I arrived back in Ithaca on Tuesday afternoon. Fortunately enough, I didn’t fall too far behind in class work since there was a lot of downtime during the tournament. Being in the south for a week was an experience I had never been a part of before. Every word had 3 more syllables than it should. People were so polite; I felt rude even when I said please and thank you. I saw one guy walk out of his house and up his driveway wearing a camouflage hunting suit to pick up the newspaper and look at his giant Confederate flag smack in the middle of his front yard. I went into a Wendy’s and spoke too fast. The cashier missed two parts of my four part order from the $.99 menu. When she read it back so as to make sure she hadn’t missed anything I couldn’t understand what she was saying and I just said yes. When the total popped up as a little over two dollars I knew something was wrong and pointed out the other items I wanted. She must’ve been thinking, “Damn Yankee.” I went to a Catholic mass and for the first time heard a sermon defending the Catholic doctrine and beliefs. I guess Catholics aren’t too welcomed in the south. Nonetheless, the week in Georgia was quite an interesting and enjoyable time. I didn’t make it to the quarterfinals, but did learn what the judges are looking for so that next year I expect to break to the out rounds (quarterfinals, semifinals, etc.).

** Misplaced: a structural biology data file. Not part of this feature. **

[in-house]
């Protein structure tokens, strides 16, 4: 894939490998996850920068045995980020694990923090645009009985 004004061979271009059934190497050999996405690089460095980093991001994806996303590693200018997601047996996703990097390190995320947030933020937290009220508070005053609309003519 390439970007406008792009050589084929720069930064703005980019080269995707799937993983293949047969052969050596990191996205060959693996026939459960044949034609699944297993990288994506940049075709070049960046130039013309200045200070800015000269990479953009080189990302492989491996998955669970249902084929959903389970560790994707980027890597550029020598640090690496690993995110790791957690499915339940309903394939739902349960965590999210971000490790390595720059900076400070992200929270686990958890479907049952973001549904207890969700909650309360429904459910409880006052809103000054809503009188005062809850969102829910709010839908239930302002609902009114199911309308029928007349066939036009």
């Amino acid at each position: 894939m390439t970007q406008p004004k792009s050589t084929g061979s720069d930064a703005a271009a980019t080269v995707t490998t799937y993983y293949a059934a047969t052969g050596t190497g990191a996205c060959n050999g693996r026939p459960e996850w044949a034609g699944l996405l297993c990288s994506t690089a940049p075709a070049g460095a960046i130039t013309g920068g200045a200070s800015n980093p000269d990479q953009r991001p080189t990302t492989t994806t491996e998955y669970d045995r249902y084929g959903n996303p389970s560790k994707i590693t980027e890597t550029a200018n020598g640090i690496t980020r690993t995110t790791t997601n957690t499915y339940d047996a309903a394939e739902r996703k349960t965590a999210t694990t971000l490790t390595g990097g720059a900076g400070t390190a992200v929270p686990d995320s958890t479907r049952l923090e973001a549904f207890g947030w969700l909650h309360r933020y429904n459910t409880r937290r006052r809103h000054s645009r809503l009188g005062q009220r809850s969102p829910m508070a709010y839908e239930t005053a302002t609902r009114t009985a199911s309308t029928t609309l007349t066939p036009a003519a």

I’m in Georgia now and I had such a huge chunk of time during the tournament today that I did a rough draft of my paper and afterwords my speech coach told me about this website www.famousr.com where you have to pick whose more famous from a choice of two people. I’ve come to the conclusion that Tom Cruise is the most famous on this website.
I challenge anyone to find someone more famous.
Jon Stewart calls Robert Novak the D****bag of Liberty, Enemy of American democracy, a 115-year-old vampire demon, and my favorite, I sincerely believe you’re a terrible person. So who is he (besides what the title says)?
Robert Novak is a conservative journalist who, as I mentioned above, was on CNN’s Crossfire when the show was on the air and started a conservative newspaper that reports about the news on the Hill. He also makes appearances on the Capital Gang on CNN as well as represents the right side on Meet the Press and is a political analyst on Fox News (I feel so much pain when I write those two words).
Novak came to Cornell and talked about the well-being of the Republican Party as well as the outlook of the 2008 election, and, in my opinion, to plug his book that will be released in the near future. He mentioned his opinions on why the Democratic nominees are weak, why the Republicans need leaders like Ronald Reagan, and what the Republican party needs to do to regain the majority. None of what he said was out of the ordinary. I could’ve turned on NBC and heard Tim Russert say the same things.